News Abortion

San Francisco Plans Buffer Zone to Combat Antis Who Swear They Aren’t Harassing Anyone

Robin Marty

Anti-choice activists say a buffer is unnecessary. What they don't mention is that they were protesting the Planned Parenthood even before it offered abortions.

San Francisco only has one Planned Parenthood clinic in the city, but the activities in front of it are becoming bothersome to the point where the city council will now consider changing an eight-foot bubble for clients into a 25-foot buffer zone around the clinic’s entrance. The expansion is necessary to combat anti-choice harassment, as abortion opponents have been photographing staff and intimidating clients, even if they aren’t sure if the person is seeking an abortion in the first place.

Via the San Francisco Gate:

“Our clients were coming in crying,” said Planned Parenthood spokeswoman Adrienne Verrilli, who added that abortions account for less than 2 percent of patient visits. “We don’t want to get to the point where someone gets hurt.”

Planned Parenthood says the problem has escalated recently as some protesters have entered the waiting room. The staff called police last month when a protester walked in, woke up a woman sleeping in a chair, and told her to give up her baby for adoption instead of aborting it, despite not knowing why the patient was visiting.

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A handful of protesters, and as many as 20, gather on weekdays outside Planned Parenthood. On a recent afternoon, Ron Konopaski and five other abortion opponents stood on the sidewalk in front of the clinic, clutching rosary beads near posters of fetuses and the Virgin Mary, and signs reading “Women do regret abortion.”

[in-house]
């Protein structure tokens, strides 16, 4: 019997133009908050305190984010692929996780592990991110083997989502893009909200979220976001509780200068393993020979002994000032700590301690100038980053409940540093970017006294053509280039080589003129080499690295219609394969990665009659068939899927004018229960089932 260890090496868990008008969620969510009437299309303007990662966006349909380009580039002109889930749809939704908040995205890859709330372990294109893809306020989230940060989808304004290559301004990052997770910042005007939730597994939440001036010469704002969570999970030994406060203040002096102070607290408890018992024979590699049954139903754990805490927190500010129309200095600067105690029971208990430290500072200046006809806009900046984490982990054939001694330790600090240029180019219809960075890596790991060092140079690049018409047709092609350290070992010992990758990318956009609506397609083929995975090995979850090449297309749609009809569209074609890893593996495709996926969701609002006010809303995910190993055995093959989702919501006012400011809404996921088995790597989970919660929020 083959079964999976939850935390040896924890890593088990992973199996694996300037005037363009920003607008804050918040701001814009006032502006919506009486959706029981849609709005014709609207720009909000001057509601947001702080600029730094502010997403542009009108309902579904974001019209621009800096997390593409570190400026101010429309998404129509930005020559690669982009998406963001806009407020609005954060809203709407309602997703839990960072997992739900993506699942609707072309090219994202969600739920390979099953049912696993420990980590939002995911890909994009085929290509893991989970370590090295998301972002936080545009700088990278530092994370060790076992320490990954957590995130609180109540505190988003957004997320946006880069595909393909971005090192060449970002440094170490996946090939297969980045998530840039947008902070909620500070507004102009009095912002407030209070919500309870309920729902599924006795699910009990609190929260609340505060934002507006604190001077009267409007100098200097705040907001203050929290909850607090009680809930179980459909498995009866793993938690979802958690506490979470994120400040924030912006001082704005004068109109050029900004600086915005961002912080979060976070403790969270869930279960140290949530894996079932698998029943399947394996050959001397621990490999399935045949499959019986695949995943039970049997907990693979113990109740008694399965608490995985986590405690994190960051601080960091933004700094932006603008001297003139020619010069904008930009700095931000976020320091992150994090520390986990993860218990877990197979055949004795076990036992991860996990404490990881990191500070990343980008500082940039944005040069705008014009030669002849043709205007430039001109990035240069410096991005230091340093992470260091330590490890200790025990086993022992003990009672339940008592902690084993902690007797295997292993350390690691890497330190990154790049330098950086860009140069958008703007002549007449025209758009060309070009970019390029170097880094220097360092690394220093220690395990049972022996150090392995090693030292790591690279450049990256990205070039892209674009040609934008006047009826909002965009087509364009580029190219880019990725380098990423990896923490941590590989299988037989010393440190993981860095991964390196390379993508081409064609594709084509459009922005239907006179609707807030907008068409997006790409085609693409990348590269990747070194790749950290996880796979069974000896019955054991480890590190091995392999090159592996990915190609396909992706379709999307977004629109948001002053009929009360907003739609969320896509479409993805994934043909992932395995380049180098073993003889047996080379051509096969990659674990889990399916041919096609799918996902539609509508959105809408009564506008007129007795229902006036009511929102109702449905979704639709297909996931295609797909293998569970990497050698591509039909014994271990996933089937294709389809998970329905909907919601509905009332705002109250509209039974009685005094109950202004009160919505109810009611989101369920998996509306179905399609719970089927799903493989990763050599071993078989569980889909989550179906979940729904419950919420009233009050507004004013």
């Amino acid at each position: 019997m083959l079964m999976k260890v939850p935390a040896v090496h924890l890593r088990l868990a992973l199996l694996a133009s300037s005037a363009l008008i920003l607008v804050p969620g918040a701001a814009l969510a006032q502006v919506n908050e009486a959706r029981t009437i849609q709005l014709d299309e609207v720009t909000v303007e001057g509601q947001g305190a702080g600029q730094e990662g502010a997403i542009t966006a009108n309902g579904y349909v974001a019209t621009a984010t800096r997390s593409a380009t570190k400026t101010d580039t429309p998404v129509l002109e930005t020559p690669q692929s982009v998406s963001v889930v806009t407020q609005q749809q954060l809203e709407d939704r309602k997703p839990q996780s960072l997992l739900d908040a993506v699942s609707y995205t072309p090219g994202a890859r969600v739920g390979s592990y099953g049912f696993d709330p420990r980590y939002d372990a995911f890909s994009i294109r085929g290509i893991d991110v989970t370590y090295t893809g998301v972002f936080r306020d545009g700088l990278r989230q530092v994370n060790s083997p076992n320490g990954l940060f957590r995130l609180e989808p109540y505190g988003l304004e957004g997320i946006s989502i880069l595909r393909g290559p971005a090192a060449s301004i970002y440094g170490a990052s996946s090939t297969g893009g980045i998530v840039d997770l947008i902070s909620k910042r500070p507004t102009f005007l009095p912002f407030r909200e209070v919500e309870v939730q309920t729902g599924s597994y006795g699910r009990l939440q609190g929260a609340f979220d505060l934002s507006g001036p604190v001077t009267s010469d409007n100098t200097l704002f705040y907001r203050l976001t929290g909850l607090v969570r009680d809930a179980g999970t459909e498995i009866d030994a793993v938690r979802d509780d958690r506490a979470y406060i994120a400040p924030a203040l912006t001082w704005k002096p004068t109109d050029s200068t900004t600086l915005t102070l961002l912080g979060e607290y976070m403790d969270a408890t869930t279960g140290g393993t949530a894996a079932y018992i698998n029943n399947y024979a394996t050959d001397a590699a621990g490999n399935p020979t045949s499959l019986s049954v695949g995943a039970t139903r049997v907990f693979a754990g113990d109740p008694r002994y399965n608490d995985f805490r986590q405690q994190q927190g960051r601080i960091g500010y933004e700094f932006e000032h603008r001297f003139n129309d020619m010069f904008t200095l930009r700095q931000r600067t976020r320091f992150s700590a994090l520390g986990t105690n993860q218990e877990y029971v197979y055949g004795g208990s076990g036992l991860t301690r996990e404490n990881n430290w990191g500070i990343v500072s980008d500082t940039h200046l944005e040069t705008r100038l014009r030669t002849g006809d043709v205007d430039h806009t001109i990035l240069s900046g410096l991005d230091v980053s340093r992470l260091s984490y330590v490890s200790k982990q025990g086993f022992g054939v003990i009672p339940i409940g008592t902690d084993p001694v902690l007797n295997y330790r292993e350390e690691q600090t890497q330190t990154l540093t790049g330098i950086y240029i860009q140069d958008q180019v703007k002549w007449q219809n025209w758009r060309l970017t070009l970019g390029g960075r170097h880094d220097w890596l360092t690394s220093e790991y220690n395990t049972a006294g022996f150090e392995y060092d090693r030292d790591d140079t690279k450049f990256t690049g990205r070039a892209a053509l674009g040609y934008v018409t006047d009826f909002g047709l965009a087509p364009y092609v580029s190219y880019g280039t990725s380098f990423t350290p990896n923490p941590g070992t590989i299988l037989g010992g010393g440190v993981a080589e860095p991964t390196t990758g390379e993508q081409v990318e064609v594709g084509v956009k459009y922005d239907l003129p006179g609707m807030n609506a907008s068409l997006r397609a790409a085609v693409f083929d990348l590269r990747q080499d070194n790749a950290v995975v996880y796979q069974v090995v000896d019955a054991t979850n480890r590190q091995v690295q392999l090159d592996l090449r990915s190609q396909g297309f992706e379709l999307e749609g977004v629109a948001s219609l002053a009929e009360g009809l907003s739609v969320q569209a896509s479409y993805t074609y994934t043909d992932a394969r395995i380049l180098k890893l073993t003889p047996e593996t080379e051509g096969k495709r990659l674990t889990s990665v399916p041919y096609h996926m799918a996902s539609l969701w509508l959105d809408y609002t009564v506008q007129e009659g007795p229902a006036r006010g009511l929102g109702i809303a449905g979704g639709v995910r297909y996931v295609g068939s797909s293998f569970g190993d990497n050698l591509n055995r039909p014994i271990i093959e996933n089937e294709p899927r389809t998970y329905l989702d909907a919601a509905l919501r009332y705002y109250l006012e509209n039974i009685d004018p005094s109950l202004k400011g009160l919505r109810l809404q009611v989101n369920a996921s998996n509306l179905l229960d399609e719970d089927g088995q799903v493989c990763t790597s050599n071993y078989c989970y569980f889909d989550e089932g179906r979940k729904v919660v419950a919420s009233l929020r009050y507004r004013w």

“I think it’s stupid,” said Konopaski, a 79-year-old retired dentist, of Campos’ proposal. “There’s no harassment whatsoever.”

Konopaski may not call it harassment, but it is. Konopaski has been a presence at the site since it opened, even though it didn’t start offering abortions until months later. A MissionLocal article from April 2011 describes his protests and picture-taking and discusses why he and his colleagues decided to protest the clinic.

Two decades ago, Konopaski was pro-choice. He gradually began to believe that an abortion is wrong, even when due to rape. “If someone murders a woman who’s pregnant, they’re charged with two murders,” he says. “Roe vs. Wade makes exceptions to laws protecting life.”

“Some people [abort] children because they are too expensive,” says another protester, a woman who identifies herself only as Mrs. Low. “They must know God will take care of that child one way or another.”

Low and her husband are here, she says, because they are tired of seeing government money wasted on services provided by a business that makes it easier for people to have sex without the repercussions of parenthood.

The goal is to dissuade expecting mothers from getting abortions from Planned Parenthood, and to drive the clinic into bankruptcy. Abortions are, Low says, “a money-making business.”

“The repercussions of parenthood?” No wonder these activists have no concern about whether the people going to the clinic are pregnant or not. Preventing conception appears to be just as wrong to them as terminating a pregnancy.

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